Yesterday, we brought you Part one of our indepth interview with Minister of Finance Chris Sinckler in which he zeroed in on the current level of taxation
During that interview, Mr Sinckler spoke of the need for an overhaul of the system, in light of recent recommendations made by the International Monetary Fund, as well as a special tax committee set up by him to review and advise on the IMF tax policy findings.
Today, we bring Part two of his interview with our Editor-In-Chief Kaymar Jordan.
Mr Sinckler give us an update on the Municipal Solid Waste Tax? That would have been the main topic of discussion back in June, but now that the controversy has died down, are Barbadians actually making payments?
Sinckler: I can’t give you current figures because I haven’t checked the current figures recently, but what I can say is that up to the end of July when we had the first cut off point, before we had extended it, it was trending exactly as we had expected.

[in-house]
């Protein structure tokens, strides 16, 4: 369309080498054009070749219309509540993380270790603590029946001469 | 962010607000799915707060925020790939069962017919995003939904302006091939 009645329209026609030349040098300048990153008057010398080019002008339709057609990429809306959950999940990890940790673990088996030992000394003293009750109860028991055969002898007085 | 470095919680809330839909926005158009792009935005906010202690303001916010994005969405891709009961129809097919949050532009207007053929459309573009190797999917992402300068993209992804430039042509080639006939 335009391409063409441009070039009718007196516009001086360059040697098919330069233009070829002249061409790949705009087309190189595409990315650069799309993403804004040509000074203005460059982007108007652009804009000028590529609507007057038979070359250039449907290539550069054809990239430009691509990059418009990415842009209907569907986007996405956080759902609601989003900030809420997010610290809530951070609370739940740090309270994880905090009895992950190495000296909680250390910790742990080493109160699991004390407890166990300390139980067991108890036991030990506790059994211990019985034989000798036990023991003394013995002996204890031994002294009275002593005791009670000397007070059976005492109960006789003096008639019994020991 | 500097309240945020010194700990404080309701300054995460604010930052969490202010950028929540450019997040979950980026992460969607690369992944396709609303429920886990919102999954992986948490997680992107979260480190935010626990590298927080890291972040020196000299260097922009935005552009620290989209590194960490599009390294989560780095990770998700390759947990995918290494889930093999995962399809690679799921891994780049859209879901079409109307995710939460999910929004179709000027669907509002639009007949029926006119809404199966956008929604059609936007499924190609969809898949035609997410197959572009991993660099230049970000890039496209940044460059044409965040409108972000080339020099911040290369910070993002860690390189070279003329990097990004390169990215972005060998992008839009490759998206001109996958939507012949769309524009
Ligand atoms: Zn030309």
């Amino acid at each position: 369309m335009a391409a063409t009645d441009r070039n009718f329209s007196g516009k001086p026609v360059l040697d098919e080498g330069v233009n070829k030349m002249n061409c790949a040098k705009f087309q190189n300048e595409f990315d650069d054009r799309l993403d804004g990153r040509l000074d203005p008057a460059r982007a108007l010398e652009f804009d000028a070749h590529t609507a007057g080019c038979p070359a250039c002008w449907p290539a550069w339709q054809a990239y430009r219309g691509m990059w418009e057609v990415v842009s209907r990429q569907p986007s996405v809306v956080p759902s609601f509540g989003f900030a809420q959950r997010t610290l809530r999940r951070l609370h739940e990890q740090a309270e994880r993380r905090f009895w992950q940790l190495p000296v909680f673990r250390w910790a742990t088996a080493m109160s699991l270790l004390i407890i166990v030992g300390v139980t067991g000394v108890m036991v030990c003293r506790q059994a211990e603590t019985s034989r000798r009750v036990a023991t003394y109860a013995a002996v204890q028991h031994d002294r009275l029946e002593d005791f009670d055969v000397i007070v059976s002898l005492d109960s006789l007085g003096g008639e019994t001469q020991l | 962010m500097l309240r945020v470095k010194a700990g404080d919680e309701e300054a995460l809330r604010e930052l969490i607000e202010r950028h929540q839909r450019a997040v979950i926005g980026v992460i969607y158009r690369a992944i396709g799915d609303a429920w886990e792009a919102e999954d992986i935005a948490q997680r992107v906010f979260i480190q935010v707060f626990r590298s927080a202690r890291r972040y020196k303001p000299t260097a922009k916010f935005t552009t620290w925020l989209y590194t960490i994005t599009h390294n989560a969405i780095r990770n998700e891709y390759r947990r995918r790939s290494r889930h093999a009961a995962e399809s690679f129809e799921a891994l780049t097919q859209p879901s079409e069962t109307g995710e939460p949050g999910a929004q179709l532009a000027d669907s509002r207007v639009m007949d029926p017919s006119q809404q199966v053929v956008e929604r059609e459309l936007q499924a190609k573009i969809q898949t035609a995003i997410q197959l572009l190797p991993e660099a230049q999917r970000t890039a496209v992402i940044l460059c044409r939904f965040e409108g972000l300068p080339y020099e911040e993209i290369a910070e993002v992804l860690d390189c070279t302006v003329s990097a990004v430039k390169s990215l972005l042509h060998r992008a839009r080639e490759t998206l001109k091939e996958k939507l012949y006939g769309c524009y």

The money that had come in was precisely what we anticipated. So now that the time has stretched [until December 31st], payments would obviously have slowed because people have a longer time to make those payments . . ., but based on the figure that I would have seen up to August, it basically would have been where we expected. In fact, all of the tax measures that we put in place from last August in relation to our [ 19-month adjustment] programme have actually performed precisely as we had anticipated.